ultimate principle

ul·ti·mate prin·ci·ple

one of the chemical elements.
References in periodicals archive ?
While our ultimate principle should be to achieve our desired goal of socio-economic goal of this country and in particular, this district, I therefore challenge you to monitor the utilisation of the land you have allocated,' he said.
All of these are understood as the source or ultimate principle, which etymologically literally means the "final first.
Accordingly, he does not think that philosophy should adopt the freedom of the individual as its ultimate principle, because this freedom tends to be defined in terms that are appropriate only with regard to the sphere of civil society, namely, as the freedom to pursue one's particular interests as long as they do not conflict with those of others:
Holger Zaborowski compensates for a lack of attention to Schelling's answer to the Ultimate Why Question, showing that the latter's chief concern was to account for the 'why' of the world without undermining freedom as the ultimate principle.
The doctrines, theologies or systems are no longer at the forefront; the leading position is taken over by the search for the first and ultimate principle.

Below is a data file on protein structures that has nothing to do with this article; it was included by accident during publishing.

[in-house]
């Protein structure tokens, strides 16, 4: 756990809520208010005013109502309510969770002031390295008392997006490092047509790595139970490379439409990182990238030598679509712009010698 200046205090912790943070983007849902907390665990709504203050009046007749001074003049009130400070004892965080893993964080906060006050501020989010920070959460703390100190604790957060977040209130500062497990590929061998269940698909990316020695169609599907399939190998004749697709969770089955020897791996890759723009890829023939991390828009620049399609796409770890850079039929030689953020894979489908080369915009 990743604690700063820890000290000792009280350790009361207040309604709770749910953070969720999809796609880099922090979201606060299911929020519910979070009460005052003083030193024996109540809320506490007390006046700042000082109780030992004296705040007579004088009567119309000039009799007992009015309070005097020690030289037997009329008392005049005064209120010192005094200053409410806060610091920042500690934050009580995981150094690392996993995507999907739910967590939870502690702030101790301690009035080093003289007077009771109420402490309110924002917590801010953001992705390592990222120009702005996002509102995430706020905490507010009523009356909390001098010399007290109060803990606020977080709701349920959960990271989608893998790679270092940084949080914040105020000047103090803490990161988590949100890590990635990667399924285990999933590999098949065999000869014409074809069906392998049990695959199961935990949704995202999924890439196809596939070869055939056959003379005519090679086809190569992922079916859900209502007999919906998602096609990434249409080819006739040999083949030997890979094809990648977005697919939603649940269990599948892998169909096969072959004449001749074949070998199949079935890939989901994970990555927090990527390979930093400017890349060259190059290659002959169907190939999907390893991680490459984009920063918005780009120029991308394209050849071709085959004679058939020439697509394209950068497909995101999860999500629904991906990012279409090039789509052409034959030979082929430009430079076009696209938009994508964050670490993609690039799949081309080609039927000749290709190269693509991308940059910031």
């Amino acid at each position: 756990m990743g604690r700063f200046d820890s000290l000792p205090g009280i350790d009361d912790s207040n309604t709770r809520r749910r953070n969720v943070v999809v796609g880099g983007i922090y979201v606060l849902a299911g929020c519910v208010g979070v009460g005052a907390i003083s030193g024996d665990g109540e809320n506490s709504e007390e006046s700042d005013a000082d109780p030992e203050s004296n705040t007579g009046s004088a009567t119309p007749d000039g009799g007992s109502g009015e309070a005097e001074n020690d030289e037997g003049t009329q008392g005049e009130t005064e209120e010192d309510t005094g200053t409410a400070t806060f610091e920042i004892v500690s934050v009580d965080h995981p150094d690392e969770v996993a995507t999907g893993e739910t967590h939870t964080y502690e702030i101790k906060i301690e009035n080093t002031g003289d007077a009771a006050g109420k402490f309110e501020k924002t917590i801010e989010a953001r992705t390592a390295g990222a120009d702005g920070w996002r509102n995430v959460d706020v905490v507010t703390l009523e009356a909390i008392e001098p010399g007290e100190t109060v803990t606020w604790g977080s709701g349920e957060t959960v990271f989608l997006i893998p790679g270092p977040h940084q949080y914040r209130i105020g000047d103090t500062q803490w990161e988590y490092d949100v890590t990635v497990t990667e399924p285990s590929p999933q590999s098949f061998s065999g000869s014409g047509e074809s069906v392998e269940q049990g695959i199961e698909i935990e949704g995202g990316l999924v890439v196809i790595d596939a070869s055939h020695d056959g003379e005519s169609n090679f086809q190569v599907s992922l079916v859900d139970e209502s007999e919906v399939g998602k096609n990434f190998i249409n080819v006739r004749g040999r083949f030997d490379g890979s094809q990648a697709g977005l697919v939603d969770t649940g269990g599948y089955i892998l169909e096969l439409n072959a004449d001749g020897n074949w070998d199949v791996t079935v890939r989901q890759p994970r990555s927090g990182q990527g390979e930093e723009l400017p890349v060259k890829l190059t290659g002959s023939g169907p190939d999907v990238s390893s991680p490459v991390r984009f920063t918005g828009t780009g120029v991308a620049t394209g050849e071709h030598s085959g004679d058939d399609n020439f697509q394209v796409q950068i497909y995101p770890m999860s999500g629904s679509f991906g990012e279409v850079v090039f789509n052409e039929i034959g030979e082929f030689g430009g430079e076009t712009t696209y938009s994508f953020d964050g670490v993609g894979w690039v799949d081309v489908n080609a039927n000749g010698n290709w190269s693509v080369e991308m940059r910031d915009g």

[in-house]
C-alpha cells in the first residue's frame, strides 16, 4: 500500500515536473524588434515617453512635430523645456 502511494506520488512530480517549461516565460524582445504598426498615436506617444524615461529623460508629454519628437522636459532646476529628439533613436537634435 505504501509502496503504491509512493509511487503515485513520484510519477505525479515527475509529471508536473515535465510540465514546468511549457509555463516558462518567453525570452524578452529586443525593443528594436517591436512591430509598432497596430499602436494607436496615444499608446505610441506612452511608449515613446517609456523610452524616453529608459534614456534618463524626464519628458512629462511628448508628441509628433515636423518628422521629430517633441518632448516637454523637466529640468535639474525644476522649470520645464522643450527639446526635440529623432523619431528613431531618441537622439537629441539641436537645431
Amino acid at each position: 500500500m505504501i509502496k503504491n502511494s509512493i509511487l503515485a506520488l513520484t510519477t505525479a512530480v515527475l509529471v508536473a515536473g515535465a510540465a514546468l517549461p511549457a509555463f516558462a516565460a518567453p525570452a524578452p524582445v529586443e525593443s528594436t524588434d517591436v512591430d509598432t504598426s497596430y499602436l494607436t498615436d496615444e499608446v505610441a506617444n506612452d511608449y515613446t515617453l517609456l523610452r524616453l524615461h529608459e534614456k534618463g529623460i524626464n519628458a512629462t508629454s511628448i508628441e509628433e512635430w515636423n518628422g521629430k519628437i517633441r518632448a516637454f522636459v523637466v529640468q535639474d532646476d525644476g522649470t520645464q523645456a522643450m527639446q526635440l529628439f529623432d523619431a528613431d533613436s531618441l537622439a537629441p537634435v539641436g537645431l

The core of common culture is religion, understood as a belief system grounded in some ultimate principle of the good.
Strictly speaking, however, as Walter Terrence Stace has indicated, this latter argument appears to be a non-sequitur, since it only shows, at most, that the ultimate principle has not been found as yet and not that it can never be found (Stace, 1937).
For example, monotheistic religionists maintain the existence of one ultimate principle, but in reality there are two, according to them also in the final analysis, two "things" in the universe: namely, the uncreated and the created.
A third affirmed the ultimate principle of liberty of thought, since what has divided most Baptists is a matter of interpretation.
The ultimate principle of the Roman Church's teaching has not changed.
Although the term chen, as the author is quick to point out, helps add a taste of Taoism and Buddhism because of its significant presence in the Chinese texts of those traditions, the basic metaphysical and cosmological positions are much closer to those of Neo-Confucianism in that the Muslims and Neo-Confucians assert the reality of an ultimate Principle in positive terms and insist on the ultimate incomparability and transcendence of that Principle (pp.
To a certain extent, this question had already been posed from the philosophical side by Xenophanes, who, after studying the world in its multiplicity, had endeavored to identify an ultimate principle or principles and had spoken of the whole of the world as "the One" and as "God" in a scientific and philosophical polemic against polytheism.
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